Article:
A Constructive Force in Practical Music Education
LA Phil 100: Centennial Reflections • JULY 2019
This month, the YOLA National Festival brings together 144 music students (ages 12 to 18) from 37 cities across the country to participate in an intensive summer learning program and top-tier ensemble. The Festival will culminate in a performance conducted by Music & Artistic Director Gustavo Dudamel and Roderick Cox at Walt Disney Concert Hall on July 26.
Unlike any other youth orchestra, Festival students hail from more than 50 music education programs, many of which were modeled on El Sistema – the innovative Venezuelan music and social development initiative that nurtured Dudamel in his youth and inspired our own Youth Orchestra Los Angeles.
The Festival is not, however, the first of the LA Phil’s summer training orchestras. The Los Angeles Philharmonic Institute Orchestra (created by Leonard Bernstein) performed from 1981 to 1991 at the Hollywood Bowl and sparked the careers of countless musicians (including one current LA Phil player).
In this month’s Centennial Reflections, read about the history of the Los Angeles Philharmonic Institute Orchestra.
A young Leonard Bernstein’s career was launched in 1940, when he was noticed in a conducting class at Tanglewood. Bernstein wanted to pay that opportunity forward. The LA Phil wanted to bring the spirit of Tanglewood to the Hollywood Bowl. Bernstein and the LA Phil’s then-general manager Ernest Fleischmann teamed up with the University of Southern California’s Daniel Lewis to create an orchestra-training program for early career musicians and conductors. They called it “a constructive force for practical music education.”
The Los Angeles Philharmonic Institute lasted a decade. After Bernstein, it was led by Michael Tilson Thomas, André Previn, Lukas Foss, and, finally, renowned cellist Lynn Harrell.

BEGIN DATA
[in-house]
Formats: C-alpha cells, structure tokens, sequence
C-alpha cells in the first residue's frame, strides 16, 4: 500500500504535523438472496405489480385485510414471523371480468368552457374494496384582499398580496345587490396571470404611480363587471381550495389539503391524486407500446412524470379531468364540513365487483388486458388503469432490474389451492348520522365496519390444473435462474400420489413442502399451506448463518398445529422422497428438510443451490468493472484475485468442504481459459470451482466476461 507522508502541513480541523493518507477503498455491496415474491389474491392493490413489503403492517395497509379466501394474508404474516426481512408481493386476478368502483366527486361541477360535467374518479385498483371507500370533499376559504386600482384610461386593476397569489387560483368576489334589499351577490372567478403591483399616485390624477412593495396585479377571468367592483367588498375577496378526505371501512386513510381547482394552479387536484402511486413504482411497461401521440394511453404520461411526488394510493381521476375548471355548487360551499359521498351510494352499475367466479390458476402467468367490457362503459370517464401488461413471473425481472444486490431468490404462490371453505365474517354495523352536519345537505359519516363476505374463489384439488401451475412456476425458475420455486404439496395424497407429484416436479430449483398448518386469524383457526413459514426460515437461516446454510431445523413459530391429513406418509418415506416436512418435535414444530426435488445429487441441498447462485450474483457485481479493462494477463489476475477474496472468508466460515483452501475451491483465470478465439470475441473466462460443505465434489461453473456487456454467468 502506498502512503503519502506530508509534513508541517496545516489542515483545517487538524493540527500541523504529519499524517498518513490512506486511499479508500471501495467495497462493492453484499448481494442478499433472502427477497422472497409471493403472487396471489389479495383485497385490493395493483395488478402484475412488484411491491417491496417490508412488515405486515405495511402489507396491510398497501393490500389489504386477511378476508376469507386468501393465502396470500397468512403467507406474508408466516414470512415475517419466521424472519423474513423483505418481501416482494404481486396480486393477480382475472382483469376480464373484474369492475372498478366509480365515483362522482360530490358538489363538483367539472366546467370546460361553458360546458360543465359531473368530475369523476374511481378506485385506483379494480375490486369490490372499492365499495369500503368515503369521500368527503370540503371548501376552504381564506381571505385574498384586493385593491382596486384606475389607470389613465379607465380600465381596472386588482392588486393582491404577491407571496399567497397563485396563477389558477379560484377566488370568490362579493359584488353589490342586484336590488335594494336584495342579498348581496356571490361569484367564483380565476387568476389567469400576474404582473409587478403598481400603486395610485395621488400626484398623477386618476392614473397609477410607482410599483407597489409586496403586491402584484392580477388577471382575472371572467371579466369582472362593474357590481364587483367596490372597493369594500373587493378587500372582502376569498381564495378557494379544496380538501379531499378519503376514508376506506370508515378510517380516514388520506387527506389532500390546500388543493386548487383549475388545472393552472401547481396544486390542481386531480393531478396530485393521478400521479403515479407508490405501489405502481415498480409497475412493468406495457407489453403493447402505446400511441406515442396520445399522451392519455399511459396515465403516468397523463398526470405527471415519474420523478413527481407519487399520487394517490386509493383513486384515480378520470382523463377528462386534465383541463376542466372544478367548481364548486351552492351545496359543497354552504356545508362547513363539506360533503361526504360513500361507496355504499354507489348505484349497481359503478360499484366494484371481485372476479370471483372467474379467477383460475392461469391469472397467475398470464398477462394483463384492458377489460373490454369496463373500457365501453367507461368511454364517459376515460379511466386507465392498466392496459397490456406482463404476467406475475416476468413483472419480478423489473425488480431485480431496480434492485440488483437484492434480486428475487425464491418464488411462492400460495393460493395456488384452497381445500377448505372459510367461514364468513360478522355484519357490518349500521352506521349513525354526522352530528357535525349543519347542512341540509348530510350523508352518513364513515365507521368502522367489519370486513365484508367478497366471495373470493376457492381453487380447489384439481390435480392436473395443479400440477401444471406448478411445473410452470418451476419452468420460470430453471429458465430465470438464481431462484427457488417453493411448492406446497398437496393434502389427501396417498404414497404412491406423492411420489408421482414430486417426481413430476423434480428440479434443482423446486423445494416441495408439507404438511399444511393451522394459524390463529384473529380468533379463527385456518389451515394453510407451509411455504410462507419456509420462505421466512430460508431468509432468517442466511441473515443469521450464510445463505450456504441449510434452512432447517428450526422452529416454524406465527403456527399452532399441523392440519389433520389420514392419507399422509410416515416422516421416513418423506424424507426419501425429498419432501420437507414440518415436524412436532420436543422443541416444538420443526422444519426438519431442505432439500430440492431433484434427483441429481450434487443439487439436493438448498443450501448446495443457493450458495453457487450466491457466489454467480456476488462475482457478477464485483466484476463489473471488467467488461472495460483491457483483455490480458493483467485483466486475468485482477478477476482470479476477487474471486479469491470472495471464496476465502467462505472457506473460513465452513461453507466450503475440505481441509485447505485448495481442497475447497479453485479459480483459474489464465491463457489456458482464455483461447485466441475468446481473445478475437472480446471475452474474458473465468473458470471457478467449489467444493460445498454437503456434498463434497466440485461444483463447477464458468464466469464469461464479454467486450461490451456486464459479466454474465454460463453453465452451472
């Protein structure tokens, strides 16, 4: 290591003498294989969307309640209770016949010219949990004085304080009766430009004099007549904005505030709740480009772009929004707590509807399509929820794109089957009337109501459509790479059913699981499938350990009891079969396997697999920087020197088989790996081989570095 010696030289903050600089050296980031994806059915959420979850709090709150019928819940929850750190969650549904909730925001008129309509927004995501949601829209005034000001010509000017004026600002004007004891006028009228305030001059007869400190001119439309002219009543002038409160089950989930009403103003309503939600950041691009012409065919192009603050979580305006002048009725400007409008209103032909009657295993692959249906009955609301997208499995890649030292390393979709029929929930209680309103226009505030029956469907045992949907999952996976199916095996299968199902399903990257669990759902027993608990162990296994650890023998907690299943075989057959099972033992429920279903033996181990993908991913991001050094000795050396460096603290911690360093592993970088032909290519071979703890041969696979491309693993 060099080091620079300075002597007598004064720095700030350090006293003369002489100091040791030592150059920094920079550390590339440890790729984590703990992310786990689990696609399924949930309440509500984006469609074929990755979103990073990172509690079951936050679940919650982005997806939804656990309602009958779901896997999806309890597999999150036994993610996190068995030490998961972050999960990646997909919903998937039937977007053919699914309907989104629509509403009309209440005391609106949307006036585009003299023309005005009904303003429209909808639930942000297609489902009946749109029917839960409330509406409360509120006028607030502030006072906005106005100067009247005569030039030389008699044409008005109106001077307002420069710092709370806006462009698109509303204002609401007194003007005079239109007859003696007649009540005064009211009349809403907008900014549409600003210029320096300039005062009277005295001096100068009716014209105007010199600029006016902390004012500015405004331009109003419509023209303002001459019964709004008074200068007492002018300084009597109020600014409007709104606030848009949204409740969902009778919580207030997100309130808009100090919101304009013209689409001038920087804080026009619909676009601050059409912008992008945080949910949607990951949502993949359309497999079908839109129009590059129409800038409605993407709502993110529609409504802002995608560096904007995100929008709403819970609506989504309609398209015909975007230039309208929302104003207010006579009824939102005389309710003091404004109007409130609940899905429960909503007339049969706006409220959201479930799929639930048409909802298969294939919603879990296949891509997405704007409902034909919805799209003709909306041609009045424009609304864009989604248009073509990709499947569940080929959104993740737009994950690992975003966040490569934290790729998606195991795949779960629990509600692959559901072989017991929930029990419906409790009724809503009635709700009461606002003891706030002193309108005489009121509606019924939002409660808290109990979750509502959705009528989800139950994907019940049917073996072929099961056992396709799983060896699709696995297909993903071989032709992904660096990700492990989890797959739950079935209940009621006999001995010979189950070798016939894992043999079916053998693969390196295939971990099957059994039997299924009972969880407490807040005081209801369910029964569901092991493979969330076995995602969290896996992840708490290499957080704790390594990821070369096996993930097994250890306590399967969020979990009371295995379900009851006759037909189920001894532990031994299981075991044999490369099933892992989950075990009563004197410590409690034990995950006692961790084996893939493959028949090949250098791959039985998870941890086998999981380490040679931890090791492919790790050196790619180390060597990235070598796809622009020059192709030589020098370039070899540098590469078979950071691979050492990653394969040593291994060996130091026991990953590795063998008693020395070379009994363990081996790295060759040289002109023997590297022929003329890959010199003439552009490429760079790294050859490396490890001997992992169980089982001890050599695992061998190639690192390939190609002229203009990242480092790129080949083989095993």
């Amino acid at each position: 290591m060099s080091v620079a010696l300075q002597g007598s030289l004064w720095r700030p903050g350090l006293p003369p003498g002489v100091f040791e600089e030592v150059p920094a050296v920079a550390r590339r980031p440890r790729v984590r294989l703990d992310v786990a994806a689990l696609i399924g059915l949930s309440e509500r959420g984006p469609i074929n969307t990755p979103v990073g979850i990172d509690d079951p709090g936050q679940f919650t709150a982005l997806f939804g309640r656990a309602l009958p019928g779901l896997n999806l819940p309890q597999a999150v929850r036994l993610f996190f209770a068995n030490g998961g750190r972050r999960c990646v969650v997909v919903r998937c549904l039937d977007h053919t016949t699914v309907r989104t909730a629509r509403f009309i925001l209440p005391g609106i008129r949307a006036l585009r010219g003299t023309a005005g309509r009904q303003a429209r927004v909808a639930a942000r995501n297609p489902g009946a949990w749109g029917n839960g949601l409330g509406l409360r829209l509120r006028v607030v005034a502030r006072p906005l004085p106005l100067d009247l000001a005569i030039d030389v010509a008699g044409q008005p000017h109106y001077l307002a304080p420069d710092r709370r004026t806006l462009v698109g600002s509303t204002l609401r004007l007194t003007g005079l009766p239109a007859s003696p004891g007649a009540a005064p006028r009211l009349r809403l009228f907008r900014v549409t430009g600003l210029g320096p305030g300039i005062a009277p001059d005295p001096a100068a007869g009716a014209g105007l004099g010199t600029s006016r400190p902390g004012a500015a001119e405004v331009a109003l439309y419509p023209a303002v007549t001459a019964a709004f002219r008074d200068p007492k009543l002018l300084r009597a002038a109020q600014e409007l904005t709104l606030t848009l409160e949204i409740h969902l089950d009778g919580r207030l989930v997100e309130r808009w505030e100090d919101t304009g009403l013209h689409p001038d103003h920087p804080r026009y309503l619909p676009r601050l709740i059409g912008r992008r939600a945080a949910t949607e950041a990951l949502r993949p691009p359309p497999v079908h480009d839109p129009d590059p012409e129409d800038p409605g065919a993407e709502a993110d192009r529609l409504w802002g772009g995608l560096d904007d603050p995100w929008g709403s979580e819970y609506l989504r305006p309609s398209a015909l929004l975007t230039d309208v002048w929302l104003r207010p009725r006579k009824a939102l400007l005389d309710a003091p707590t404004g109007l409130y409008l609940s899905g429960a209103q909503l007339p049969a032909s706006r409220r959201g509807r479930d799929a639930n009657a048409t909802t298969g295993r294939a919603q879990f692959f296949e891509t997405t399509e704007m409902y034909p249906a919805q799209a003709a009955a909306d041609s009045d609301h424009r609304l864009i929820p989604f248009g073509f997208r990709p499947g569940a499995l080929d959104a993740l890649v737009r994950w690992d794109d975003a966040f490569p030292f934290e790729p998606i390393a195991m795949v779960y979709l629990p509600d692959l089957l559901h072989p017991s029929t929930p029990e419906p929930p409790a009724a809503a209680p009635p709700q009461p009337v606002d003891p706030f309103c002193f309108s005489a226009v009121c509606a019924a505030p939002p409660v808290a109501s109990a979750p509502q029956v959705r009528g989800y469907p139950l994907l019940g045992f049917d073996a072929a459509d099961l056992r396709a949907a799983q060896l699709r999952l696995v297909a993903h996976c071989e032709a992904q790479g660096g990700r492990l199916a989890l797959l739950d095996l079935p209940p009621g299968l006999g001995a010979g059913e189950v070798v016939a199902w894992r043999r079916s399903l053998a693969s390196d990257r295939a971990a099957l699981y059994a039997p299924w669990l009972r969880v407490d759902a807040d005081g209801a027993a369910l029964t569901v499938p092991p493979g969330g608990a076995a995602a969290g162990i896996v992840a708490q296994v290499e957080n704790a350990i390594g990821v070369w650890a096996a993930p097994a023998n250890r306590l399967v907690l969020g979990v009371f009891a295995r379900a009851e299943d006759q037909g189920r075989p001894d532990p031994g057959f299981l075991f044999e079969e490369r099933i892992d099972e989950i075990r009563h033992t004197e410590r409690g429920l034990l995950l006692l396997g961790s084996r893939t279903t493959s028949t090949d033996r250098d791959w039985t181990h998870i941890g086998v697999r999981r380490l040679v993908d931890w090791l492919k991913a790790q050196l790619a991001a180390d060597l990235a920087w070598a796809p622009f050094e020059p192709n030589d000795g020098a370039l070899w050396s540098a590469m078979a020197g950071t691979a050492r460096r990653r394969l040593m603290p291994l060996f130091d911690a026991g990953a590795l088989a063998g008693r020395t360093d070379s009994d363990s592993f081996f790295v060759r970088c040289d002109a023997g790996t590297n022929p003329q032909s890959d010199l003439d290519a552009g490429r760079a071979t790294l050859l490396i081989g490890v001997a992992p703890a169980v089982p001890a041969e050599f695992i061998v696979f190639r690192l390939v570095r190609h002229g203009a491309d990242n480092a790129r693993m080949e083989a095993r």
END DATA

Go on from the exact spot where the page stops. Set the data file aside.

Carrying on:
Bernstein with students at the Hollywood Bowl, c. 1981
Photo credit: Robert Millard/LA Phil
Harrell said of the Institute Orchestra:
“Not only do students have an almost daily open working situation with Philharmonic players, but they’ll have the opportunity to join them in performance. To sit next to experienced orchestra musicians and play with that kind of immediacy is worth a thousand words..."
“Here it was again – the thrill of discovery, the joy of those concerts at the Hollywood Bowl, the sense of showing the best to young players. And the hope was that, 20 years down the road, it would sustain them through the reality of bad times – the broken-down bus in the middle of nowhere, rehashing yet another “Unfinished” Symphony for the unprepared wunderkind, the drudgery, the aching back, the deafened ear, the empty bank account. What gets you through days like those is the priceless gift of sharing, soul to soul, heart to heart, the unforgettable performances, the masterpieces at their most inspired.”
– American classical cellist, Lynn Harrell
The young musicians performed for several weeks each summer at the Hollywood Bowl — a truly one-of-a-kind training program. Among the 757 participants, more than one-third went on to professional orchestra posts, including Ben Hong, associate principal cello of the Los Angeles Philharmonic.
In 1991, facing a recession and financial uncertainty, the LA Phil canceled the program. Aspects of it would be reconstituted two decades later, however, with the arrival of Dudamel and his commitment to music education.
The Dudamel Conducting Fellows, the Nancy and Barry Sanders Composer Fellowship Program, (YOLA) Youth Orchestra Los Angeles, the LA Phil Resident Fellows, and, of course, the YOLA National Festival are all descendants of the Los Angeles Philharmonic Institute.
Thank you to our donors!
Without their generous support, none of this would be possible.
To learn more about the LA Phil’s history and its road ahead, look for our limited-edition, two-volume Centennial publication: Past/Forward: The LA Phil at 100, available online and at the LA Phil Store.